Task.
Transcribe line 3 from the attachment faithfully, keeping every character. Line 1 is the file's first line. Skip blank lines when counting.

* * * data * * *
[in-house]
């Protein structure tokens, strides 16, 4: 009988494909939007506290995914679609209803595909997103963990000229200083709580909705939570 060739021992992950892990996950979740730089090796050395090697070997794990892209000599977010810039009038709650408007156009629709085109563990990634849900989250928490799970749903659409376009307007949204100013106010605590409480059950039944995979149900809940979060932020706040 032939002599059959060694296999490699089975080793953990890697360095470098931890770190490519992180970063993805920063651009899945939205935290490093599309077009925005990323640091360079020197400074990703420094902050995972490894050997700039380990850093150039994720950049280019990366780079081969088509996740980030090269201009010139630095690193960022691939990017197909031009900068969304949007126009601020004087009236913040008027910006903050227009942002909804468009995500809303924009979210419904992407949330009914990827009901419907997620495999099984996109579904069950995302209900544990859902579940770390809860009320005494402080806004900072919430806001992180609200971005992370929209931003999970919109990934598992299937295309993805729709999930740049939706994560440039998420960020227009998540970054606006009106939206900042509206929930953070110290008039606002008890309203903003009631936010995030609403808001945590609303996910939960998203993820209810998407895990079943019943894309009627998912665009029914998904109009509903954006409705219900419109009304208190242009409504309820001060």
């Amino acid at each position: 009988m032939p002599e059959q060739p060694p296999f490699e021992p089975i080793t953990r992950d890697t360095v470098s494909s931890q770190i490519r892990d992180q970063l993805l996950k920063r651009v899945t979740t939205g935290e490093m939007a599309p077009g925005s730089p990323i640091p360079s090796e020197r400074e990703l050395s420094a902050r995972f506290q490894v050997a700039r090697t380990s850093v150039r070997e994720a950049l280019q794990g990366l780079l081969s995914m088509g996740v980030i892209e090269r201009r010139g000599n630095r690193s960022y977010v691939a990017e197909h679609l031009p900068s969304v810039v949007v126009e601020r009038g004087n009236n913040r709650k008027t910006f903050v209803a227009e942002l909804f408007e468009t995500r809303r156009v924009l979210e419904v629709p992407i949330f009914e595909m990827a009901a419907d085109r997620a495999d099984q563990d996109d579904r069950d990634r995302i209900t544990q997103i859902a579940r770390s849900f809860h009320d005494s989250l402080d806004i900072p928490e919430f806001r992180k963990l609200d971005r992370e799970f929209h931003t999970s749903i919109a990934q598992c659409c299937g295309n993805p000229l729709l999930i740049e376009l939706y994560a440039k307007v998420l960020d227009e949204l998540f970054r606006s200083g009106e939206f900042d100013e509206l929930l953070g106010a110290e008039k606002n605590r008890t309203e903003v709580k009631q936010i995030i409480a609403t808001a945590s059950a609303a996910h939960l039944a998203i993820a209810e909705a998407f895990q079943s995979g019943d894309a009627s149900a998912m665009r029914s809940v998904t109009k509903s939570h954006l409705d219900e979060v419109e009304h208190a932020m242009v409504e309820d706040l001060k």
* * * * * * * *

């Amino acid at each position: 009988m032939p002599e059959q060739p060694p296999f490699e021992p089975i080793t953990r992950d890697t360095v470098s494909s931890q770190i490519r892990d992180q970063l993805l996950k920063r651009v899945t979740t939205g935290e490093m939007a599309p077009g925005s730089p990323i640091p360079s090796e020197r400074e990703l050395s420094a902050r995972f506290q490894v050997a700039r090697t380990s850093v150039r070997e994720a950049l280019q794990g990366l780079l081969s995914m088509g996740v980030i892209e090269r201009r010139g000599n630095r690193s960022y977010v691939a990017e197909h679609l031009p900068s969304v810039v949007v126009e601020r009038g004087n009236n913040r709650k008027t910006f903050v209803a227009e942002l909804f408007e468009t995500r809303r156009v924009l979210e419904v629709p992407i949330f009914e595909m990827a009901a419907d085109r997620a495999d099984q563990d996109d579904r069950d990634r995302i209900t544990q997103i859902a579940r770390s849900f809860h009320d005494s989250l402080d806004i900072p928490e919430f806001r992180k963990l609200d971005r992370e799970f929209h931003t999970s749903i919109a990934q598992c659409c299937g295309n993805p000229l729709l999930i740049e376009l939706y994560a440039k307007v998420l960020d227009e949204l998540f970054r606006s200083g009106e939206f900042d100013e509206l929930l953070g106010a110290e008039k606002n605590r008890t309203e903003v709580k009631q936010i995030i409480a609403t808001a945590s059950a609303a996910h939960l039944a998203i993820a209810e909705a998407f895990q079943s995979g019943d894309a009627s149900a998912m665009r029914s809940v998904t109009k509903s939570h954006l409705d219900e979060v419109e009304h208190a932020m242009v409504e309820d706040l001060k």